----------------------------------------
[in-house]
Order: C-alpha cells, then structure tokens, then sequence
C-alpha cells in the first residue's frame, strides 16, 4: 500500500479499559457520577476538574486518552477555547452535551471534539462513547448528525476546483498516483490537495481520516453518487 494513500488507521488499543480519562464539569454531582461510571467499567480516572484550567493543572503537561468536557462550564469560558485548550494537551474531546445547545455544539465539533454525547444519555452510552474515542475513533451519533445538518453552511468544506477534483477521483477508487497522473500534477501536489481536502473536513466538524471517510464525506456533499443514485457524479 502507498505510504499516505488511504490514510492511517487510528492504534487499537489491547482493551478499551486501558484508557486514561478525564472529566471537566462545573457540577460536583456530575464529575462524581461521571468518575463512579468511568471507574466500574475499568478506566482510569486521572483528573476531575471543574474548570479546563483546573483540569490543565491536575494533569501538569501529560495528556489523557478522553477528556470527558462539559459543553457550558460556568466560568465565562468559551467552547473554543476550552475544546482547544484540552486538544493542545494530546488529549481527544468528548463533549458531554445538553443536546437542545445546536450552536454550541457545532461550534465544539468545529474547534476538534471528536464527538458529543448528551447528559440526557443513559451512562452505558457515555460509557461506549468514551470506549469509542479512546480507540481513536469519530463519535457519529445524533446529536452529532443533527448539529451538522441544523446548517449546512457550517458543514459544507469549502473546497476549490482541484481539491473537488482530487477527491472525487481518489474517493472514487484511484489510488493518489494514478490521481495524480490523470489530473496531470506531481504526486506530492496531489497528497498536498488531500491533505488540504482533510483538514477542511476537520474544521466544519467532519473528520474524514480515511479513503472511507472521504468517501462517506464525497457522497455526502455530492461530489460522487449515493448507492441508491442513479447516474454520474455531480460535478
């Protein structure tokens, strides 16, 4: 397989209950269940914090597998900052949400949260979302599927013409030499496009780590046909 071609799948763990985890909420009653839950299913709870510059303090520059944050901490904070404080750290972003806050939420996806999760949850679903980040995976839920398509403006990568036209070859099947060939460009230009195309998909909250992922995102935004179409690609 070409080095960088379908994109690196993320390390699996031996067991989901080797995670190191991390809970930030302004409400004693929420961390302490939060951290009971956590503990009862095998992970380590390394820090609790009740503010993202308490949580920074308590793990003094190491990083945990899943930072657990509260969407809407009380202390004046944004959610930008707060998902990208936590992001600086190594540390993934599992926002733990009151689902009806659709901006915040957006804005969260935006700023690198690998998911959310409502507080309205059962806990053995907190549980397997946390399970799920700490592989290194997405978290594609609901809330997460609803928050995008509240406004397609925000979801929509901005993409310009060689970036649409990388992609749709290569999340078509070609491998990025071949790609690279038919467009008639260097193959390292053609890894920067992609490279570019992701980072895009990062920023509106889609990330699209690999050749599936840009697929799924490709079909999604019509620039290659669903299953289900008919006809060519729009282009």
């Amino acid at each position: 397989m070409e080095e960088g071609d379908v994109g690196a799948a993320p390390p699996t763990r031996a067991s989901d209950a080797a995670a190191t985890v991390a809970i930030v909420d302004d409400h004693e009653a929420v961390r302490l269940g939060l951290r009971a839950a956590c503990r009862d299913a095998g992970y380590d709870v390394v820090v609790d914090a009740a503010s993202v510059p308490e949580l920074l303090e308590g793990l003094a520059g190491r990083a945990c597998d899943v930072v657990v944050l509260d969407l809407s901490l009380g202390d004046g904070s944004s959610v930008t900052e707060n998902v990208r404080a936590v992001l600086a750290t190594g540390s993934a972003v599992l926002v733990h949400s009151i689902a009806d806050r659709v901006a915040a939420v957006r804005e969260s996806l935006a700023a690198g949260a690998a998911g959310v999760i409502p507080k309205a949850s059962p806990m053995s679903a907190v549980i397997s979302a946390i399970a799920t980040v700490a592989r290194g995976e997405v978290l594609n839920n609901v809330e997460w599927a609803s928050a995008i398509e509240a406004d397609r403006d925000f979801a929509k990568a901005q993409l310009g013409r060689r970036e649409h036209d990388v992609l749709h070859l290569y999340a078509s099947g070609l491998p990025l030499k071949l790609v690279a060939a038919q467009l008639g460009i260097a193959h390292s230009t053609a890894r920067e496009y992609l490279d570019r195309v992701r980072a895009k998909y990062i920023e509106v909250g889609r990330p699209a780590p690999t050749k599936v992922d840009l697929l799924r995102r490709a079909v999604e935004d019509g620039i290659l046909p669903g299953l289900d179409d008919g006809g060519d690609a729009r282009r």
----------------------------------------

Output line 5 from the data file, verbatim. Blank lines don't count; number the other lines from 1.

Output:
């Amino acid at each position: 397989m070409e080095e960088g071609d379908v994109g690196a799948a993320p390390p699996t763990r031996a067991s989901d209950a080797a995670a190191t985890v991390a809970i930030v909420d302004d409400h004693e009653a929420v961390r302490l269940g939060l951290r009971a839950a956590c503990r009862d299913a095998g992970y380590d709870v390394v820090v609790d914090a009740a503010s993202v510059p308490e949580l920074l303090e308590g793990l003094a520059g190491r990083a945990c597998d899943v930072v657990v944050l509260d969407l809407s901490l009380g202390d004046g904070s944004s959610v930008t900052e707060n998902v990208r404080a936590v992001l600086a750290t190594g540390s993934a972003v599992l926002v733990h949400s009151i689902a009806d806050r659709v901006a915040a939420v957006r804005e969260s996806l935006a700023a690198g949260a690998a998911g959310v999760i409502p507080k309205a949850s059962p806990m053995s679903a907190v549980i397997s979302a946390i399970a799920t980040v700490a592989r290194g995976e997405v978290l594609n839920n609901v809330e997460w599927a609803s928050a995008i398509e509240a406004d397609r403006d925000f979801a929509k990568a901005q993409l310009g013409r060689r970036e649409h036209d990388v992609l749709h070859l290569y999340a078509s099947g070609l491998p990025l030499k071949l790609v690279a060939a038919q467009l008639g460009i260097a193959h390292s230009t053609a890894r920067e496009y992609l490279d570019r195309v992701r980072a895009k998909y990062i920023e509106v909250g889609r990330p699209a780590p690999t050749k599936v992922d840009l697929l799924r995102r490709a079909v999604e935004d019509g620039i290659l046909p669903g299953l289900d179409d008919g006809g060519d690609a729009r282009r």